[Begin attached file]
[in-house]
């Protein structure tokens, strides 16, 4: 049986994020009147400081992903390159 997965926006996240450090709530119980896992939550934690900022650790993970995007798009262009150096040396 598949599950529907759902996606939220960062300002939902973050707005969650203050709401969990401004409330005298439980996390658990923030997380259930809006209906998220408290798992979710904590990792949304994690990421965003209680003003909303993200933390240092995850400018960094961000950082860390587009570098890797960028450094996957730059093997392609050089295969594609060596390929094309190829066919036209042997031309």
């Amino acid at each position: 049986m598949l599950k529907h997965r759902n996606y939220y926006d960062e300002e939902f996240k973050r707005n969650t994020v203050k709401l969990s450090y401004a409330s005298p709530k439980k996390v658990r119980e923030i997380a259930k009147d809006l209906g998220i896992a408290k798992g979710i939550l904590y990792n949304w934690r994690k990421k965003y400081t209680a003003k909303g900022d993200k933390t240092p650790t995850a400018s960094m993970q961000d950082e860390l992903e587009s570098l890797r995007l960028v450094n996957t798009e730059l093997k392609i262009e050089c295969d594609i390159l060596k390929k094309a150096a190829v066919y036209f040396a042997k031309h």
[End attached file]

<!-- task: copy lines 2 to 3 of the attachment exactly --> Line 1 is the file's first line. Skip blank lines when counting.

């Protein structure tokens, strides 16, 4: 049986994020009147400081992903390159 997965926006996240450090709530119980896992939550934690900022650790993970995007798009262009150096040396 598949599950529907759902996606939220960062300002939902973050707005969650203050709401969990401004409330005298439980996390658990923030997380259930809006209906998220408290798992979710904590990792949304994690990421965003209680003003909303993200933390240092995850400018960094961000950082860390587009570098890797960028450094996957730059093997392609050089295969594609060596390929094309190829066919036209042997031309």
């Amino acid at each position: 049986m598949l599950k529907h997965r759902n996606y939220y926006d960062e300002e939902f996240k973050r707005n969650t994020v203050k709401l969990s450090y401004a409330s005298p709530k439980k996390v658990r119980e923030i997380a259930k009147d809006l209906g998220i896992a408290k798992g979710i939550l904590y990792n949304w934690r994690k990421k965003y400081t209680a003003k909303g900022d993200k933390t240092p650790t995850a400018s960094m993970q961000d950082e860390l992903e587009s570098l890797r995007l960028v450094n996957t798009e730059l093997k392609i262009e050089c295969d594609i390159l060596k390929k094309a150096a190829v066919y036209f040396a042997k031309h």